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Tuesday Plenary Presentation
1 March 2022 • 4:00 PM - 5:00 PM PST | Convention Center, Grand Ballroom 220A 
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The power of deeptech: a tale of bits, molecules and ecosystems
The path to a useful quantum computer

Erik Hosler
Process Exploration for Photonics, PsiQuantum
United States

Quantum computing is the grand challenge of the 21st century and is poised to revolutionizes our daily lives on a nearly unfathomable level. To truly understand the impact, we must first build a universal, fully error corrected machine capable of exploring the application space envisioned by both academic and industry. Numerous pathways have been identified and demonstrated to fabricate single, unique qubits using a myriad of platforms (superconducting, ions, nanoparticles, photons, etc…). However, it is now widely accepted that a truly useful quantum computer will require millions of interconnected, identical qubits to perform fully error corrected, general purpose calculations. To that end, photon-based qubits offer a path to such a general-purpose machine by leveraging the mature silicon photonics high-volume manufacturing ecosystem. Creating quantum devices from silicon photonics components requires patterning innovation to bring leading-edge nanolithography to near macroscopic scale, a unique challenge for an industry where the future relies on progressive device shrink.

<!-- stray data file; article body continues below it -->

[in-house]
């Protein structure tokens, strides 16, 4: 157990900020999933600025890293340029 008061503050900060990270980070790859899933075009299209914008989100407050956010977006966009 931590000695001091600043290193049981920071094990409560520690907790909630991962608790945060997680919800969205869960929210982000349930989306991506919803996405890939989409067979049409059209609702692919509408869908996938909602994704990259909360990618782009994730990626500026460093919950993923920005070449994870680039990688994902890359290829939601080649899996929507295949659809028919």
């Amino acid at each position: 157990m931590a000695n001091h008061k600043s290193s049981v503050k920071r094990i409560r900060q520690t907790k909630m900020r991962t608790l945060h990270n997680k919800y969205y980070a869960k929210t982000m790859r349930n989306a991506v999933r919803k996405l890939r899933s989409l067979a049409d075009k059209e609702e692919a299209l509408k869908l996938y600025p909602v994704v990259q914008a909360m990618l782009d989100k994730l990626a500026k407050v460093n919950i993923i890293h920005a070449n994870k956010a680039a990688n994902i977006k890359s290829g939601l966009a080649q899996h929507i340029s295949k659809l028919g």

Erik R. Hosler leads the Process Exploration for Photonics Department at PsiQuantum, where he is focused on delivering the processes necessary to build the world’s first commercially viable, general-purpose quantum computer.
Prior to joining PsiQuantum, Erik was a member of the Technical Staff and EUV Lead Technologist at GlobalFoundries where he was responsible for driving the industrialization effort of EUV technology for high-volume manufacturing. Erik is an expert on EUV light source technologies and applications, covering laser-produced plasma to free-electron lasers and lithography to metrology, respectively.
Erik received his PhD from the University of California, Berkeley. He has published 29 technical papers, holds seven patents, and is an Associate Editor for JM3.